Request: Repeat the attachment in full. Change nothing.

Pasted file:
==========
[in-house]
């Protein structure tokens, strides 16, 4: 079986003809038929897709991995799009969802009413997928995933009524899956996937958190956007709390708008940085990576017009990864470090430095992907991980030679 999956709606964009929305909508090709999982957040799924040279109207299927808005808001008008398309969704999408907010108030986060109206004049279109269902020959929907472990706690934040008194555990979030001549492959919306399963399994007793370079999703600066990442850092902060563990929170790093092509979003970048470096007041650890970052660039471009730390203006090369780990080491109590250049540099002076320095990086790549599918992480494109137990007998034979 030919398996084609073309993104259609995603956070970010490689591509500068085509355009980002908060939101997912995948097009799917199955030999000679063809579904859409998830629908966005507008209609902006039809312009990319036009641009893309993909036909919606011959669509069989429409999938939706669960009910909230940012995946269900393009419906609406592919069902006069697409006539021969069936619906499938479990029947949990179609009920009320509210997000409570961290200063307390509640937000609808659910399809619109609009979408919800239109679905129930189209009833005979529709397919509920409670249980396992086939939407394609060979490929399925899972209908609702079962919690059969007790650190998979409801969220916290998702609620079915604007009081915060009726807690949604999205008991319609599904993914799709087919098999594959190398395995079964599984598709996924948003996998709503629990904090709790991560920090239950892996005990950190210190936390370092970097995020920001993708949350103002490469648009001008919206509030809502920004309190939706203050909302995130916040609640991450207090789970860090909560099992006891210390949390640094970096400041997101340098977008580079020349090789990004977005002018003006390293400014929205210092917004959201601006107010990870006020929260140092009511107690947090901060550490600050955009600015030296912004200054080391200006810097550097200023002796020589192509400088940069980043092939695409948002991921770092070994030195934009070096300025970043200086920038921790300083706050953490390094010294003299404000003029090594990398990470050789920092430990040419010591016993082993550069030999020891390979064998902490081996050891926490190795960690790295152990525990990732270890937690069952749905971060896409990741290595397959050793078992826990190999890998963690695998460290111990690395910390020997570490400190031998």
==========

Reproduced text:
[in-house]
């Protein structure tokens, strides 16, 4: 079986003809038929897709991995799009969802009413997928995933009524899956996937958190956007709390708008940085990576017009990864470090430095992907991980030679 999956709606964009929305909508090709999982957040799924040279109207299927808005808001008008398309969704999408907010108030986060109206004049279109269902020959929907472990706690934040008194555990979030001549492959919306399963399994007793370079999703600066990442850092902060563990929170790093092509979003970048470096007041650890970052660039471009730390203006090369780990080491109590250049540099002076320095990086790549599918992480494109137990007998034979 030919398996084609073309993104259609995603956070970010490689591509500068085509355009980002908060939101997912995948097009799917199955030999000679063809579904859409998830629908966005507008209609902006039809312009990319036009641009893309993909036909919606011959669509069989429409999938939706669960009910909230940012995946269900393009419906609406592919069902006069697409006539021969069936619906499938479990029947949990179609009920009320509210997000409570961290200063307390509640937000609808659910399809619109609009979408919800239109679905129930189209009833005979529709397919509920409670249980396992086939939407394609060979490929399925899972209908609702079962919690059969007790650190998979409801969220916290998702609620079915604007009081915060009726807690949604999205008991319609599904993914799709087919098999594959190398395995079964599984598709996924948003996998709503629990904090709790991560920090239950892996005990950190210190936390370092970097995020920001993708949350103002490469648009001008919206509030809502920004309190939706203050909302995130916040609640991450207090789970860090909560099992006891210390949390640094970096400041997101340098977008580079020349090789990004977005002018003006390293400014929205210092917004959201601006107010990870006020929260140092009511107690947090901060550490600050955009600015030296912004200054080391200006810097550097200023002796020589192509400088940069980043092939695409948002991921770092070994030195934009070096300025970043200086920038921790300083706050953490390094010294003299404000003029090594990398990470050789920092430990040419010591016993082993550069030999020891390979064998902490081996050891926490190795960690790295152990525990990732270890937690069952749905971060896409990741290595397959050793078992826990190999890998963690695998460290111990690395910390020997570490400190031998």